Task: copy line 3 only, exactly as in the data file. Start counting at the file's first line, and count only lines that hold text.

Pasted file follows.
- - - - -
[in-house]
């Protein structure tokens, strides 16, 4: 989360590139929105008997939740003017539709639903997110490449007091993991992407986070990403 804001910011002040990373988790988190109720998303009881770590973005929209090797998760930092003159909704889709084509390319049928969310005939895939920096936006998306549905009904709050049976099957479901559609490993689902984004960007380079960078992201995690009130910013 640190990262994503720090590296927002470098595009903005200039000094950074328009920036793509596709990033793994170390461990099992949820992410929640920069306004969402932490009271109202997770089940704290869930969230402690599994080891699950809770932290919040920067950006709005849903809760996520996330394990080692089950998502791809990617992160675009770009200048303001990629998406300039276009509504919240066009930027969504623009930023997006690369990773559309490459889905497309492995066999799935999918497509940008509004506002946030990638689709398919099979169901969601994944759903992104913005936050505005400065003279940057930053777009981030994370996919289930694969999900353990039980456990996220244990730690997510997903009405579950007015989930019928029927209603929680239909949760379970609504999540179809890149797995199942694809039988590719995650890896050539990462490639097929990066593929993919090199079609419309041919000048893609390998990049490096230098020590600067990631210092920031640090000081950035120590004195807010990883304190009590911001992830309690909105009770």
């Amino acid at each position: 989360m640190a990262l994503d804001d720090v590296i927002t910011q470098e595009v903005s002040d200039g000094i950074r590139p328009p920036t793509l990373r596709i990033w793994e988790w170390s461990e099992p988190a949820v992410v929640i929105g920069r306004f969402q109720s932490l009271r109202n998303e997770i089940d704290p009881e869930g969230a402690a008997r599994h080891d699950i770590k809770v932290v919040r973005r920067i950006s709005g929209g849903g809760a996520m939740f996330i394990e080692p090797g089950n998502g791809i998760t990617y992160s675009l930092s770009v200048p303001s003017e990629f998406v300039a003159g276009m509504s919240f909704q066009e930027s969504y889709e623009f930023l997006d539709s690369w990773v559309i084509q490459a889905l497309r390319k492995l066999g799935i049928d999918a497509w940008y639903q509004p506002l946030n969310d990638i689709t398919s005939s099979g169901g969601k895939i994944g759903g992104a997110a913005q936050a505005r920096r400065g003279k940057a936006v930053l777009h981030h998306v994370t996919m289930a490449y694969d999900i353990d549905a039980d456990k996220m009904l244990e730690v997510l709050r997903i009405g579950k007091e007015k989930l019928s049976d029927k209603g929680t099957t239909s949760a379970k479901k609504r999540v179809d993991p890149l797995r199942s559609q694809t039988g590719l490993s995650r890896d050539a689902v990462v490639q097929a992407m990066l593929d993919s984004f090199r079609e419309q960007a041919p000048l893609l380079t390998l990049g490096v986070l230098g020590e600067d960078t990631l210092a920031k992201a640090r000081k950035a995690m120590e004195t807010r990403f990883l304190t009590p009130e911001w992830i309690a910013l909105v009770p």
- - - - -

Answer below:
């Amino acid at each position: 989360m640190a990262l994503d804001d720090v590296i927002t910011q470098e595009v903005s002040d200039g000094i950074r590139p328009p920036t793509l990373r596709i990033w793994e988790w170390s461990e099992p988190a949820v992410v929640i929105g920069r306004f969402q109720s932490l009271r109202n998303e997770i089940d704290p009881e869930g969230a402690a008997r599994h080891d699950i770590k809770v932290v919040r973005r920067i950006s709005g929209g849903g809760a996520m939740f996330i394990e080692p090797g089950n998502g791809i998760t990617y992160s675009l930092s770009v200048p303001s003017e990629f998406v300039a003159g276009m509504s919240f909704q066009e930027s969504y889709e623009f930023l997006d539709s690369w990773v559309i084509q490459a889905l497309r390319k492995l066999g799935i049928d999918a497509w940008y639903q509004p506002l946030n969310d990638i689709t398919s005939s099979g169901g969601k895939i994944g759903g992104a997110a913005q936050a505005r920096r400065g003279k940057a936006v930053l777009h981030h998306v994370t996919m289930a490449y694969d999900i353990d549905a039980d456990k996220m009904l244990e730690v997510l709050r997903i009405g579950k007091e007015k989930l019928s049976d029927k209603g929680t099957t239909s949760a379970k479901k609504r999540v179809d993991p890149l797995r199942s559609q694809t039988g590719l490993s995650r890896d050539a689902v990462v490639q097929a992407m990066l593929d993919s984004f090199r079609e419309q960007a041919p000048l893609l380079t390998l990049g490096v986070l230098g020590e600067d960078t990631l210092a920031k992201a640090r000081k950035a995690m120590e004195t807010r990403f990883l304190t009590p009130e911001w992830i309690a910013l909105v009770p």